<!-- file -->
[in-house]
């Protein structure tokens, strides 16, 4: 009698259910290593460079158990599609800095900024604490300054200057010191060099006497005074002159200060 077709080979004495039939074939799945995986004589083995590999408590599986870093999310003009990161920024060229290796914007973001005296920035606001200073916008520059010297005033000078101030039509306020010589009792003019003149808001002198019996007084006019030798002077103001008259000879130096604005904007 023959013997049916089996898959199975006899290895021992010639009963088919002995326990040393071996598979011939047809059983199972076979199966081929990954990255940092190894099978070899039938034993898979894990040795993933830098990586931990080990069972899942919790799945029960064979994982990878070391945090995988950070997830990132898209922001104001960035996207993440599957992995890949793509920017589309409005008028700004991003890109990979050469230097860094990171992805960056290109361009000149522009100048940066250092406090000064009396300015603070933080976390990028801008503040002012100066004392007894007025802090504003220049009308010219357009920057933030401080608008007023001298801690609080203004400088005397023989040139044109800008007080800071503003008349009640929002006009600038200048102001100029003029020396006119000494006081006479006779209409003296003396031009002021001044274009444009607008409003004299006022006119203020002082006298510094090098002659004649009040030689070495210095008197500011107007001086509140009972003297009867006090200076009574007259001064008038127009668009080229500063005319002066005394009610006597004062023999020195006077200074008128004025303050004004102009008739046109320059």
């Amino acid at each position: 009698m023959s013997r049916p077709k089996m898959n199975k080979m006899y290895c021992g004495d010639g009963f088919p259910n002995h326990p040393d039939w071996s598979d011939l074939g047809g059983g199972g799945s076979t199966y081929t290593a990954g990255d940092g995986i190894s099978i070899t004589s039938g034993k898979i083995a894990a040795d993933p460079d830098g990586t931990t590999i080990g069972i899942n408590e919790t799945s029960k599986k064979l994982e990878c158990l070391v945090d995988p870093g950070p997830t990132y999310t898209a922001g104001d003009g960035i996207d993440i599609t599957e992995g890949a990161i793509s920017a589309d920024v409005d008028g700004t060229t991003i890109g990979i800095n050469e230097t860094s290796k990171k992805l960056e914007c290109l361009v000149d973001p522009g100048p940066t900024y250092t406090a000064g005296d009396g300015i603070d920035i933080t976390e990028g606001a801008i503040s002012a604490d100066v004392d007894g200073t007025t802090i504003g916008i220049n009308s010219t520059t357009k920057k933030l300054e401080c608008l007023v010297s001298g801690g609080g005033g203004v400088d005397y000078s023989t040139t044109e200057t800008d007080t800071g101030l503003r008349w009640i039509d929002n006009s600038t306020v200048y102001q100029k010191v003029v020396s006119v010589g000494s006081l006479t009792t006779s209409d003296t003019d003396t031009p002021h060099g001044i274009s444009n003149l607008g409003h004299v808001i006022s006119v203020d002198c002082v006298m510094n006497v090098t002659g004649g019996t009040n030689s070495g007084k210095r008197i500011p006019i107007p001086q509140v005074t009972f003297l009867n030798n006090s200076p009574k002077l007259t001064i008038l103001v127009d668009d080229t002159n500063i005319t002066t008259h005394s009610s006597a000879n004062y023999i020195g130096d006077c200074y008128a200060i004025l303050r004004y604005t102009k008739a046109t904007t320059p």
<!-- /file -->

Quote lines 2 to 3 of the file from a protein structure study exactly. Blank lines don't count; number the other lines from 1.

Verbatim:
């Protein structure tokens, strides 16, 4: 009698259910290593460079158990599609800095900024604490300054200057010191060099006497005074002159200060 077709080979004495039939074939799945995986004589083995590999408590599986870093999310003009990161920024060229290796914007973001005296920035606001200073916008520059010297005033000078101030039509306020010589009792003019003149808001002198019996007084006019030798002077103001008259000879130096604005904007 023959013997049916089996898959199975006899290895021992010639009963088919002995326990040393071996598979011939047809059983199972076979199966081929990954990255940092190894099978070899039938034993898979894990040795993933830098990586931990080990069972899942919790799945029960064979994982990878070391945090995988950070997830990132898209922001104001960035996207993440599957992995890949793509920017589309409005008028700004991003890109990979050469230097860094990171992805960056290109361009000149522009100048940066250092406090000064009396300015603070933080976390990028801008503040002012100066004392007894007025802090504003220049009308010219357009920057933030401080608008007023001298801690609080203004400088005397023989040139044109800008007080800071503003008349009640929002006009600038200048102001100029003029020396006119000494006081006479006779209409003296003396031009002021001044274009444009607008409003004299006022006119203020002082006298510094090098002659004649009040030689070495210095008197500011107007001086509140009972003297009867006090200076009574007259001064008038127009668009080229500063005319002066005394009610006597004062023999020195006077200074008128004025303050004004102009008739046109320059």
């Amino acid at each position: 009698m023959s013997r049916p077709k089996m898959n199975k080979m006899y290895c021992g004495d010639g009963f088919p259910n002995h326990p040393d039939w071996s598979d011939l074939g047809g059983g199972g799945s076979t199966y081929t290593a990954g990255d940092g995986i190894s099978i070899t004589s039938g034993k898979i083995a894990a040795d993933p460079d830098g990586t931990t590999i080990g069972i899942n408590e919790t799945s029960k599986k064979l994982e990878c158990l070391v945090d995988p870093g950070p997830t990132y999310t898209a922001g104001d003009g960035i996207d993440i599609t599957e992995g890949a990161i793509s920017a589309d920024v409005d008028g700004t060229t991003i890109g990979i800095n050469e230097t860094s290796k990171k992805l960056e914007c290109l361009v000149d973001p522009g100048p940066t900024y250092t406090a000064g005296d009396g300015i603070d920035i933080t976390e990028g606001a801008i503040s002012a604490d100066v004392d007894g200073t007025t802090i504003g916008i220049n009308s010219t520059t357009k920057k933030l300054e401080c608008l007023v010297s001298g801690g609080g005033g203004v400088d005397y000078s023989t040139t044109e200057t800008d007080t800071g101030l503003r008349w009640i039509d929002n006009s600038t306020v200048y102001q100029k010191v003029v020396s006119v010589g000494s006081l006479t009792t006779s209409d003296t003019d003396t031009p002021h060099g001044i274009s444009n003149l607008g409003h004299v808001i006022s006119v203020d002198c002082v006298m510094n006497v090098t002659g004649g019996t009040n030689s070495g007084k210095r008197i500011p006019i107007p001086q509140v005074t009972f003297l009867n030798n006090s200076p009574k002077l007259t001064i008038l103001v127009d668009d080229t002159n500063i005319t002066t008259h005394s009610s006597a000879n004062y023999i020195g130096d006077c200074y008128a200060i004025l303050r004004y604005t102009k008739a046109t904007t320059p």